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I have imported a self-signed X509 certificate into my iPhone by simply emailing the certificate.pem to it and installing it on the device. Now I would like to verify a particular certificate in my iOS application that must be signed using the aforementioned certificate. Basically, the imported certificate acts as root certificate for a CA.

Does the imported certificate get stored in the Keychain?

How can I programmatically validate another certificate based on the imported one? (the second certificate is only valid if it is signed by the before imported CA certificate)

Does anyone have some experienced with these scenarios?

Thanks in advance!

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up vote 3 down vote accepted

1) yes - it sits in your keychain.

2) you verify it using the trust SecTrustCreateWithCertificates(), SecTrustEvaluate() against either all certificates or just your own.

3) If you verified it against a wide smattering of certs you can optionally lookup your own cert in the keychain; get the DER; calculate its SHA1 and compare this to a SHA1 which is hardcoded in your code.

The code is something like below.

NSMutableArray *serverChain = -- array with what you want to check
NSMutableArray *trustedCertRefs = <your-hardcoded-certs>;

SecTrustRef noHostTrustRef = NULL;
OSErr status = SecTrustCreateWithCertificates((__bridge CFArrayRef)serverChain,
                                 SecPolicyCreateSSL(NO, nil), &noHostTrustRef);

if (status != noErr) {
    NSLog(@"SecTrustCreateWithCertificates failed: %hd", status);
    [[challenge sender] cancelAuthenticationChallenge:challenge];

status = SecTrustSetAnchorCertificates(noHostTrustRef,
                         (__bridge CFArrayRef)trustedCertRefs);
if (status != noErr) {
    NSLog(@"SecTrustSetAnchorCertificates failed: %hd", status);
    [[challenge sender] cancelAuthenticationChallenge:challenge];

status = SecTrustEvaluate(noHostTrustRef, &result);
if (status != noErr) {
    NSLog(@"SecTrustEvaluate failed: %hd", status);
    [[challenge sender] cancelAuthenticationChallenge:challenge];

/* From SecTrust.h:
 * SecTrustResultType results have two dimensions.  They specify both whether 
 * evaluation suceeded and whether this is because of a user decision.  
 * In practice the commonly expected result is kSecTrustResultUnspecified,
 * which indicates a positive result that wasn't decided by the user.  
 * The common failure is kSecTrustResultRecoverableTrustFailure, which means a
 * negative result.  kSecTrustResultProceed and kSecTrustResultDeny are the
 * positive and negative result respectively when decided by the user.  User
 *  decisions are persisted through the use of SecTrustCopyExceptions() and
 * SecTrustSetExceptions().  Finally kSecTrustResultFatalTrustFailure is a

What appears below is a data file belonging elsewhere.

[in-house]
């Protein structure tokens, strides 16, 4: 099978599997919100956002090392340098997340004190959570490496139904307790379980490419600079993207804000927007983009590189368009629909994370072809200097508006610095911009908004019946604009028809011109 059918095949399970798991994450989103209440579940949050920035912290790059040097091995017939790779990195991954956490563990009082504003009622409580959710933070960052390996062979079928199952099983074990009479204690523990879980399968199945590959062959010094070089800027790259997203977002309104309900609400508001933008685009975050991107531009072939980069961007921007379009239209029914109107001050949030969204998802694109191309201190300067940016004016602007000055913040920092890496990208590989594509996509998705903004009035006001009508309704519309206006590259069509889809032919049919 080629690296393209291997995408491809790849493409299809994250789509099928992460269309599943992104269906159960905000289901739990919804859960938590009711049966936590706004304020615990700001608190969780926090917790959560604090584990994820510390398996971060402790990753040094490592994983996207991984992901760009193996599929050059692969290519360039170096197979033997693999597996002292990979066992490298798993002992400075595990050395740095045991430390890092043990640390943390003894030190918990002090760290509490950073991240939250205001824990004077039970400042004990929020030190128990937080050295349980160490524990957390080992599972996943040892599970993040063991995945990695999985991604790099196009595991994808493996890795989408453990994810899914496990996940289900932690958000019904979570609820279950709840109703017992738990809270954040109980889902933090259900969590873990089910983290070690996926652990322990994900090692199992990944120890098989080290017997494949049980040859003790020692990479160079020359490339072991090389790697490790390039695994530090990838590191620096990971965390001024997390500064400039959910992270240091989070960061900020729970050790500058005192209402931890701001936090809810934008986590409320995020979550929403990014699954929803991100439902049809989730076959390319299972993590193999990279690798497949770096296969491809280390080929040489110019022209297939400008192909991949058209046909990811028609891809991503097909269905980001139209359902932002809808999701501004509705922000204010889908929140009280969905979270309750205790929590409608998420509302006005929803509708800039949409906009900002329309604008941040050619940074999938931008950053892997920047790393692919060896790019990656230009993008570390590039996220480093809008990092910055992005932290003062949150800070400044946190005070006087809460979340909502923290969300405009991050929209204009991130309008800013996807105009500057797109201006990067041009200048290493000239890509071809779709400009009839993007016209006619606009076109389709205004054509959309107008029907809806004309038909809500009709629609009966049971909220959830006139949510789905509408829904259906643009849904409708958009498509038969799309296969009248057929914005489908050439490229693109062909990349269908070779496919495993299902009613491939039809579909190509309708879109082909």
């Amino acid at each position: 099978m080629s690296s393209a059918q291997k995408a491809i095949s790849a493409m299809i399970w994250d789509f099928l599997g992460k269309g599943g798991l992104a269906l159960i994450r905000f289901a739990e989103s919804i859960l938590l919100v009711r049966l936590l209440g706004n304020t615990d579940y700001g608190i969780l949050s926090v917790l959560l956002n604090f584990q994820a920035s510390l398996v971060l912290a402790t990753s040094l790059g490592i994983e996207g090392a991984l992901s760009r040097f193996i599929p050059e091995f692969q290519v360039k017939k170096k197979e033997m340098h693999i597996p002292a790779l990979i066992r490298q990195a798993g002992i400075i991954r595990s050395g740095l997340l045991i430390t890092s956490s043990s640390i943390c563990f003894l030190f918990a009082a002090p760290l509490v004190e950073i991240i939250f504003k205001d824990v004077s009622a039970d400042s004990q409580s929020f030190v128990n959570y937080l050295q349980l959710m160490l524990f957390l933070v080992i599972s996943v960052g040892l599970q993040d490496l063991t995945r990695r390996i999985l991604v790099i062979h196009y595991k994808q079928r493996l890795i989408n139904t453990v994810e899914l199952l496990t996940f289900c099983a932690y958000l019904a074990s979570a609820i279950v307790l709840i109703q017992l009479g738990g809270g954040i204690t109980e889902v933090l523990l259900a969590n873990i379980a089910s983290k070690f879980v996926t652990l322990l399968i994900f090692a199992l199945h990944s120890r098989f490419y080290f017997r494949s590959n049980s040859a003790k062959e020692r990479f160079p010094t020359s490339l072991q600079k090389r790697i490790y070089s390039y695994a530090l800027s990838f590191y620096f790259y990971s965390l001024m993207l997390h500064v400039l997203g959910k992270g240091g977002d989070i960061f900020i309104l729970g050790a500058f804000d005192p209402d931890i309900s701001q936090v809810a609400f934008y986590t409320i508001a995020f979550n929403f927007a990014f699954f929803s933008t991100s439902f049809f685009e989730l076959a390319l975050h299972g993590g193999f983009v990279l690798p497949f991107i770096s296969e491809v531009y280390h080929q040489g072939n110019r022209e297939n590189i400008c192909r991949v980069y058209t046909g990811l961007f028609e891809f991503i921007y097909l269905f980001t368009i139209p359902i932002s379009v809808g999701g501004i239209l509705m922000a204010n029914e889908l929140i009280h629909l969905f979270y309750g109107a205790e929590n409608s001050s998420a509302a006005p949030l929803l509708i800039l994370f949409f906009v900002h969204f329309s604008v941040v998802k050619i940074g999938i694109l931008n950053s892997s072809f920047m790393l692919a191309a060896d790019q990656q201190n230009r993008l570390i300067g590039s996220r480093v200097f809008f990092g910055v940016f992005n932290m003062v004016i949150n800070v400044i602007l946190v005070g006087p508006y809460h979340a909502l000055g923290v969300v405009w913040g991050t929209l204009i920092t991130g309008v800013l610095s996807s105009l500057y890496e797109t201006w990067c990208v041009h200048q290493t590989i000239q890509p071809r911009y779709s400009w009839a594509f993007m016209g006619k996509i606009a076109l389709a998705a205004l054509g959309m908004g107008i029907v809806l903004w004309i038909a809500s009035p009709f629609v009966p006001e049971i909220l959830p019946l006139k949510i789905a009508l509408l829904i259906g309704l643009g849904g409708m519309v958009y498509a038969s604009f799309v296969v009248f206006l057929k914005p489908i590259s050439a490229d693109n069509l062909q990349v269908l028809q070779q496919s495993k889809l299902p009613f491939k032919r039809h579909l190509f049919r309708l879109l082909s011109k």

* negative result that should not be circumvented.  In fact only in the case
 * of kSecTrustResultRecoverableTrustFailure should a user ever be asked.
switch (result) {
    case kSecTrustResultProceed: // 1
    case kSecTrustResultConfirm: // 2
    case kSecTrustResultUnspecified: // 4
        return YES
    case kSecTrustResultRecoverableTrustFailure:  // 5
    case kSecTrustResultDeny: // 3
    case kSecTrustResultFatalTrustFailure: // 6
    case kSecTrustResultOtherError: // 7
    case kSecTrustResultInvalid: // 0
        return NO:
[[challenge sender] cancelAuthenticationChallenge:challenge];

or if you get a trust chain, say from the network stack which is already verified against the keychain (and thus against your certs) - then you can extract the certs; do a SecCertificateCopyData() on them; and then SHA1 that NSData to compare to your hardcoded sha1 as to ensure it is verified against exactly that one.

share|improve this answer
Thanks! Exactly what I was looking for. By the way, is it also possible to get/extract the entire certificate from the keychain? (For example, if you need it as NSData in your code out of the keychain but it's deployed using apple's iPhone configuration utility or any other MDM?) – Chris Jul 20 '12 at 17:59
Yes - below is the code I use for that. It is actually a bit more if you need it from a presistent identifier. Sorry for the formatting - but comments are a bit hard on code. Feel free to create a question so I can properly cut-and-paste. CFDictionaryCreate(), SecItemCopyMatching(),check SecIdentityGetTypeID() cast, CFDataRef der = SecCertificateCopyData(cert); const unsigned char * ptr = CFDataGetBytePtr(der); long len = CFDataGetLength(der); d2i_X509(&x509,&ptr,len); _sha1 = [(__bridge NSData *)der sha1]; _der = (__bridge_transfer NSData *) der; CFRelease(der); – Dirk-Willem van Gulik Jul 22 '12 at 10:39
I have tried your code (and Apple's example code) but it always crashes on SecTrustEvaluate. New post:… – Chris Jul 23 '12 at 8:26
I was able to load an identity from a .p12 data file and use the above to get a public key for encrypting data. I didn't need to call SecTrustSetAnchorCertificates though, only SecTrustEvaluate before SecTrustCopyPublicKey. Thanks! – Matt Connolly May 8 '13 at 11:49
Aye - that depends on the policy. See for a much more complete example - which is very explicit about this aspect. – Dirk-Willem van Gulik May 14 '13 at 12:32

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